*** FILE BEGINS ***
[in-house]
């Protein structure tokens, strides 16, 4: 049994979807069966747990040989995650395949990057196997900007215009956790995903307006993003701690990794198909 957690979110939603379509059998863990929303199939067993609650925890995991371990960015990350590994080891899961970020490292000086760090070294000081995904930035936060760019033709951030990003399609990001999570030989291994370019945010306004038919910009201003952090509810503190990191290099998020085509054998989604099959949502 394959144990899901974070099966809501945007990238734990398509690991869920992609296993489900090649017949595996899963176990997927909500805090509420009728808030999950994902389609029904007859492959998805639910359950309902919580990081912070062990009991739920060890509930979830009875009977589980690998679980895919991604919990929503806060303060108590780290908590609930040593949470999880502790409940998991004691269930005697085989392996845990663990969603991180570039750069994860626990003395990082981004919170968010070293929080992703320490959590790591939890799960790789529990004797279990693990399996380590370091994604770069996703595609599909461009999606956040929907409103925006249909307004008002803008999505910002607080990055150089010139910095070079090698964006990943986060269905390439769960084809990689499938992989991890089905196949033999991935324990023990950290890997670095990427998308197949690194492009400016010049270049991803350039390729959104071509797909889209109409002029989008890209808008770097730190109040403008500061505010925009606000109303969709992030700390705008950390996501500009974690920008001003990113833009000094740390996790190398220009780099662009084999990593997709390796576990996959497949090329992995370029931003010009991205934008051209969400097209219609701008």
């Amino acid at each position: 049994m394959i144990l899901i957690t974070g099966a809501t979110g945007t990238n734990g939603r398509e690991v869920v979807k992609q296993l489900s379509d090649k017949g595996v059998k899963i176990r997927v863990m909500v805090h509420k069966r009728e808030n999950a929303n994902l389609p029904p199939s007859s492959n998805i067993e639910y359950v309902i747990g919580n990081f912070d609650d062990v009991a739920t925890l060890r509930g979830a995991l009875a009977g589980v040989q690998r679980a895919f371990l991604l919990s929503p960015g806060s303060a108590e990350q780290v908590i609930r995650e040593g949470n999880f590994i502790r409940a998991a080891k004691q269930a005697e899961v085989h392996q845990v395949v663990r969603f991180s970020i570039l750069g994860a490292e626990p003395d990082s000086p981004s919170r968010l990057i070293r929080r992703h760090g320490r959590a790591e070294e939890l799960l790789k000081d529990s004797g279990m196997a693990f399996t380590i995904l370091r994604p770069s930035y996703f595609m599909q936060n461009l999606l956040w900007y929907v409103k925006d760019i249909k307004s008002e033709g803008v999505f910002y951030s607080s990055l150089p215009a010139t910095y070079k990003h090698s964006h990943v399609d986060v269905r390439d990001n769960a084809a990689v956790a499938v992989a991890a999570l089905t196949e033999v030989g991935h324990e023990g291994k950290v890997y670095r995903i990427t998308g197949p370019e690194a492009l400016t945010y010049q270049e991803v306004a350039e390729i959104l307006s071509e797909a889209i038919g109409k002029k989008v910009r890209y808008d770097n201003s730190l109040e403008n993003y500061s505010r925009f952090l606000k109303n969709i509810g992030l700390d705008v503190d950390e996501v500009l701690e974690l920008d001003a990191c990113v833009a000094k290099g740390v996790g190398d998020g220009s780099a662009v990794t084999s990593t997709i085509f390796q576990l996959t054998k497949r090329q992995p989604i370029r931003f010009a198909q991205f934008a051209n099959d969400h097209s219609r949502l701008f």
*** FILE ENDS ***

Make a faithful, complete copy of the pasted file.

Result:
[in-house]
């Protein structure tokens, strides 16, 4: 049994979807069966747990040989995650395949990057196997900007215009956790995903307006993003701690990794198909 957690979110939603379509059998863990929303199939067993609650925890995991371990960015990350590994080891899961970020490292000086760090070294000081995904930035936060760019033709951030990003399609990001999570030989291994370019945010306004038919910009201003952090509810503190990191290099998020085509054998989604099959949502 394959144990899901974070099966809501945007990238734990398509690991869920992609296993489900090649017949595996899963176990997927909500805090509420009728808030999950994902389609029904007859492959998805639910359950309902919580990081912070062990009991739920060890509930979830009875009977589980690998679980895919991604919990929503806060303060108590780290908590609930040593949470999880502790409940998991004691269930005697085989392996845990663990969603991180570039750069994860626990003395990082981004919170968010070293929080992703320490959590790591939890799960790789529990004797279990693990399996380590370091994604770069996703595609599909461009999606956040929907409103925006249909307004008002803008999505910002607080990055150089010139910095070079090698964006990943986060269905390439769960084809990689499938992989991890089905196949033999991935324990023990950290890997670095990427998308197949690194492009400016010049270049991803350039390729959104071509797909889209109409002029989008890209808008770097730190109040403008500061505010925009606000109303969709992030700390705008950390996501500009974690920008001003990113833009000094740390996790190398220009780099662009084999990593997709390796576990996959497949090329992995370029931003010009991205934008051209969400097209219609701008």
């Amino acid at each position: 049994m394959i144990l899901i957690t974070g099966a809501t979110g945007t990238n734990g939603r398509e690991v869920v979807k992609q296993l489900s379509d090649k017949g595996v059998k899963i176990r997927v863990m909500v805090h509420k069966r009728e808030n999950a929303n994902l389609p029904p199939s007859s492959n998805i067993e639910y359950v309902i747990g919580n990081f912070d609650d062990v009991a739920t925890l060890r509930g979830a995991l009875a009977g589980v040989q690998r679980a895919f371990l991604l919990s929503p960015g806060s303060a108590e990350q780290v908590i609930r995650e040593g949470n999880f590994i502790r409940a998991a080891k004691q269930a005697e899961v085989h392996q845990v395949v663990r969603f991180s970020i570039l750069g994860a490292e626990p003395d990082s000086p981004s919170r968010l990057i070293r929080r992703h760090g320490r959590a790591e070294e939890l799960l790789k000081d529990s004797g279990m196997a693990f399996t380590i995904l370091r994604p770069s930035y996703f595609m599909q936060n461009l999606l956040w900007y929907v409103k925006d760019i249909k307004s008002e033709g803008v999505f910002y951030s607080s990055l150089p215009a010139t910095y070079k990003h090698s964006h990943v399609d986060v269905r390439d990001n769960a084809a990689v956790a499938v992989a991890a999570l089905t196949e033999v030989g991935h324990e023990g291994k950290v890997y670095r995903i990427t998308g197949p370019e690194a492009l400016t945010y010049q270049e991803v306004a350039e390729i959104l307006s071509e797909a889209i038919g109409k002029k989008v910009r890209y808008d770097n201003s730190l109040e403008n993003y500061s505010r925009f952090l606000k109303n969709i509810g992030l700390d705008v503190d950390e996501v500009l701690e974690l920008d001003a990191c990113v833009a000094k290099g740390v996790g190398d998020g220009s780099a662009v990794t084999s990593t997709i085509f390796q576990l996959t054998k497949r090329q992995p989604i370029r931003f010009a198909q991205f934008a051209n099959d969400h097209s219609r949502l701008f």